8. Star Wars fans take the franchise seriously. And there’s no time limit on a correction. As such, 40 years later, the Dallas Morning News published a correction for a 1977 article about Chewbacca. The correction reads:

“Our review of the original Star Wars, which appeared in The Dallas Morning News on May 26, 1977, incorrectly referred to Chewbacca as a ‘Wookie.’ The correct spelling, of course, is ‘Wookiee.’ We regret the error and apologize to the seven-foot-tall hairy alien biped community.”

7. Giving credit where credit is due, CSNChicago published a correction to a story to note that Reddit user @wetbutt23 had scooped the national media on a baseball trade. The correction reads:
“Correction: While no national media had this story, a Reddit user named “wetbutt23” had it last night. CSNChicago.com apologizes to wetbutt23 for the error. “
6. A letter can make all the difference. The New York Times dropped an in the name of a game show category from rapper Snoop Dogg’s new show, changing the name from the actual name “Primpin’ Ain’t Easy” to “Pimpin’ Ain’t Easy,” which is the name of a Big Daddy Kane song.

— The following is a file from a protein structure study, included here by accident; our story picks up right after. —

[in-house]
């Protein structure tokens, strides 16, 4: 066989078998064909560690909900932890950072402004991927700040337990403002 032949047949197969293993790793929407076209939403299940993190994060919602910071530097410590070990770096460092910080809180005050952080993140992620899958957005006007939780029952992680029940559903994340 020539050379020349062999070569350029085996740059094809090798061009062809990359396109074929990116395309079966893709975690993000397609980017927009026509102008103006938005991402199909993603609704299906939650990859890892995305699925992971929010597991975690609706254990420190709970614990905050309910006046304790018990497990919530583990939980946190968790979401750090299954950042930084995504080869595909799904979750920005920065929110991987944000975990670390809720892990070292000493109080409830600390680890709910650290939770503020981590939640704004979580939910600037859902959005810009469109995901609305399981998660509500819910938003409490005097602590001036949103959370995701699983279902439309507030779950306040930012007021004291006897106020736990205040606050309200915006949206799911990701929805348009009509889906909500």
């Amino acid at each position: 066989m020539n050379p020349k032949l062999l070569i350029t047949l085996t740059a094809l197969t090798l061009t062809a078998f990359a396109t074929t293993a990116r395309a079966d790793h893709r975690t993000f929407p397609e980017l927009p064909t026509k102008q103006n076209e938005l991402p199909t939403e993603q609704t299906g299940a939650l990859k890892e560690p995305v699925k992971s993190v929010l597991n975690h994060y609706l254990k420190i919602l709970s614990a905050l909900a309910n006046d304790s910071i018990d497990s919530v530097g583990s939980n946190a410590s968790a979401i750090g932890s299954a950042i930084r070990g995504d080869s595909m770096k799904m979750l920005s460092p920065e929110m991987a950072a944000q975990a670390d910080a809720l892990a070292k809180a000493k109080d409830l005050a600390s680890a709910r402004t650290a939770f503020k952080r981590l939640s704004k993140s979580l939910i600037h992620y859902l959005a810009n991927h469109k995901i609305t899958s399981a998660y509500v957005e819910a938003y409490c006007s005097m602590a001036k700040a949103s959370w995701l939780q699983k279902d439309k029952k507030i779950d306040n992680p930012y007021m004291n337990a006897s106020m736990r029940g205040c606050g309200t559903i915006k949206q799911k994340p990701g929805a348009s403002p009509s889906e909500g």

The correction reads:

“An entry on Tuesday in the ‘What’s on TV’ highlights misstated the name of a category on the game show ‘Snoop Dogg Presents Joker’s Wild.’ It is ‘Primpin’ Ain’t Easy,’ not ‘Pimpin’ Ain’t Easy.’ (Sorry, Big Daddy Kane.)”

5.  GQ botched a headline, claiming Pres. Donald Trump didn’t call for the death penalty for the Las Vegas shooter. While that may be correct, it missed the important context that the shooter was already dead. As such, the GQ correction reads,

“Edit: An earlier version of this article used a headline noting that Trump had publicly called for the death penalty in the New York attack, but not the Las Vegas shooting in particular. That discrepancy is probably related to the fact that the Las Vegas shooter is dead. We regret the error.”